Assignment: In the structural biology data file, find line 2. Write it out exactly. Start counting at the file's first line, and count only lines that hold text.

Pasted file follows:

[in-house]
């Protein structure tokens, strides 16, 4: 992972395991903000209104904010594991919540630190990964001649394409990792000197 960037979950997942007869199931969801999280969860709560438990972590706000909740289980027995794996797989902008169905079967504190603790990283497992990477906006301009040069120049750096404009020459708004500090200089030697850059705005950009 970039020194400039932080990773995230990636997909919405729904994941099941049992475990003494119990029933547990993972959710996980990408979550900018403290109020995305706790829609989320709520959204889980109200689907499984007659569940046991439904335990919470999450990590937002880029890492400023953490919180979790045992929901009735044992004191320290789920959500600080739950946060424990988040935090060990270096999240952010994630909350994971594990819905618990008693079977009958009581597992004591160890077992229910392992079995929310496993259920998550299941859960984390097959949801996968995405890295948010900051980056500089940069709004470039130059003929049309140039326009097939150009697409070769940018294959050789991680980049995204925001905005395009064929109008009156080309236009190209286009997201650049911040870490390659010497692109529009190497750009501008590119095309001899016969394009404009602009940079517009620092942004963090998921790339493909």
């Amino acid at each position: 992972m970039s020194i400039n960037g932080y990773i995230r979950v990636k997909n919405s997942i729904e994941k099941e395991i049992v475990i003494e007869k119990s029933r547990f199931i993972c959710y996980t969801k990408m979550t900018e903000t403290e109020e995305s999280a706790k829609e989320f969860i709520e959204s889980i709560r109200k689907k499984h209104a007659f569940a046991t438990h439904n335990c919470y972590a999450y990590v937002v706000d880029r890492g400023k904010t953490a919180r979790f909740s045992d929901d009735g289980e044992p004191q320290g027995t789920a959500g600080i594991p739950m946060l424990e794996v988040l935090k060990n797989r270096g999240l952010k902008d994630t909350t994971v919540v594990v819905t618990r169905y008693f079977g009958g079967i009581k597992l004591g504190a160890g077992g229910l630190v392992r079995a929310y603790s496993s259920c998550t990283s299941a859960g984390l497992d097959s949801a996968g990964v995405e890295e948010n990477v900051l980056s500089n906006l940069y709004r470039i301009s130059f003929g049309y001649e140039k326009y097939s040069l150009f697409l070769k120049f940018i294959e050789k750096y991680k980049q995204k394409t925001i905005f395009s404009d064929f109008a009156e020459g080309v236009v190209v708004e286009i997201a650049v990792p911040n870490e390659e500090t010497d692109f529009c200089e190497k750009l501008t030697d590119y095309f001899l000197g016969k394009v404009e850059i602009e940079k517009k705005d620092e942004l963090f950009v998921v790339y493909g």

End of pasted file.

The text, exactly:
């Protein structure tokens, strides 16, 4: 992972395991903000209104904010594991919540630190990964001649394409990792000197 960037979950997942007869199931969801999280969860709560438990972590706000909740289980027995794996797989902008169905079967504190603790990283497992990477906006301009040069120049750096404009020459708004500090200089030697850059705005950009 970039020194400039932080990773995230990636997909919405729904994941099941049992475990003494119990029933547990993972959710996980990408979550900018403290109020995305706790829609989320709520959204889980109200689907499984007659569940046991439904335990919470999450990590937002880029890492400023953490919180979790045992929901009735044992004191320290789920959500600080739950946060424990988040935090060990270096999240952010994630909350994971594990819905618990008693079977009958009581597992004591160890077992229910392992079995929310496993259920998550299941859960984390097959949801996968995405890295948010900051980056500089940069709004470039130059003929049309140039326009097939150009697409070769940018294959050789991680980049995204925001905005395009064929109008009156080309236009190209286009997201650049911040870490390659010497692109529009190497750009501008590119095309001899016969394009404009602009940079517009620092942004963090998921790339493909």